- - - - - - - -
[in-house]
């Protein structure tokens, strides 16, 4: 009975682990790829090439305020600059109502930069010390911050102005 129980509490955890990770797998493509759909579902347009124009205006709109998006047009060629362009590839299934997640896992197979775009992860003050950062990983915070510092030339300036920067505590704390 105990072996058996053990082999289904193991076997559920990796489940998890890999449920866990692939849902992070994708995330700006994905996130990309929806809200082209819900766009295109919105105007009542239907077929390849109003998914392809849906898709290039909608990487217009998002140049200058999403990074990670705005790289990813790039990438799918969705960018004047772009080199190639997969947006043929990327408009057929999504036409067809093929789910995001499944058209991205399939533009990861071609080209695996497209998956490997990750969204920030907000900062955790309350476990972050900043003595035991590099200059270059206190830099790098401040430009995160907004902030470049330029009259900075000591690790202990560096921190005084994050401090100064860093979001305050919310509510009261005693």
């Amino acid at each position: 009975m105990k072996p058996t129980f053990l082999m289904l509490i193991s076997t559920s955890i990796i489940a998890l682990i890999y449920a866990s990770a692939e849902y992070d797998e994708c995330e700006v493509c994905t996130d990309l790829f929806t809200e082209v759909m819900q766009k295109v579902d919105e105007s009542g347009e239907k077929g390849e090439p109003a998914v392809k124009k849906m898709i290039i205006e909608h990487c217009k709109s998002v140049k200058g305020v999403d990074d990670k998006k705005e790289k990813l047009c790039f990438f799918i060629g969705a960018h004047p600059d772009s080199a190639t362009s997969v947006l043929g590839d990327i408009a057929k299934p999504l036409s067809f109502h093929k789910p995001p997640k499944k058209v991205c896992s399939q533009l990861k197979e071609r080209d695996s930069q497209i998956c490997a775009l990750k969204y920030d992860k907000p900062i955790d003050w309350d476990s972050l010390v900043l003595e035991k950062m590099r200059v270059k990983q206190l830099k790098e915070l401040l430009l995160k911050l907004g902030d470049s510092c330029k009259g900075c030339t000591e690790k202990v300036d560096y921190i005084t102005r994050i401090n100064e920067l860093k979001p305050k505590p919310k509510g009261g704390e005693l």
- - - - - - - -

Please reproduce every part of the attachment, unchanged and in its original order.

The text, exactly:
[in-house]
């Protein structure tokens, strides 16, 4: 009975682990790829090439305020600059109502930069010390911050102005 129980509490955890990770797998493509759909579902347009124009205006709109998006047009060629362009590839299934997640896992197979775009992860003050950062990983915070510092030339300036920067505590704390 105990072996058996053990082999289904193991076997559920990796489940998890890999449920866990692939849902992070994708995330700006994905996130990309929806809200082209819900766009295109919105105007009542239907077929390849109003998914392809849906898709290039909608990487217009998002140049200058999403990074990670705005790289990813790039990438799918969705960018004047772009080199190639997969947006043929990327408009057929999504036409067809093929789910995001499944058209991205399939533009990861071609080209695996497209998956490997990750969204920030907000900062955790309350476990972050900043003595035991590099200059270059206190830099790098401040430009995160907004902030470049330029009259900075000591690790202990560096921190005084994050401090100064860093979001305050919310509510009261005693």
């Amino acid at each position: 009975m105990k072996p058996t129980f053990l082999m289904l509490i193991s076997t559920s955890i990796i489940a998890l682990i890999y449920a866990s990770a692939e849902y992070d797998e994708c995330e700006v493509c994905t996130d990309l790829f929806t809200e082209v759909m819900q766009k295109v579902d919105e105007s009542g347009e239907k077929g390849e090439p109003a998914v392809k124009k849906m898709i290039i205006e909608h990487c217009k709109s998002v140049k200058g305020v999403d990074d990670k998006k705005e790289k990813l047009c790039f990438f799918i060629g969705a960018h004047p600059d772009s080199a190639t362009s997969v947006l043929g590839d990327i408009a057929k299934p999504l036409s067809f109502h093929k789910p995001p997640k499944k058209v991205c896992s399939q533009l990861k197979e071609r080209d695996s930069q497209i998956c490997a775009l990750k969204y920030d992860k907000p900062i955790d003050w309350d476990s972050l010390v900043l003595e035991k950062m590099r200059v270059k990983q206190l830099k790098e915070l401040l430009l995160k911050l907004g902030d470049s510092c330029k009259g900075c030339t000591e690790k202990v300036d560096y921190i005084t102005r994050i401090n100064e920067l860093k979001p305050k505590p919310k509510g009261g704390e005693l």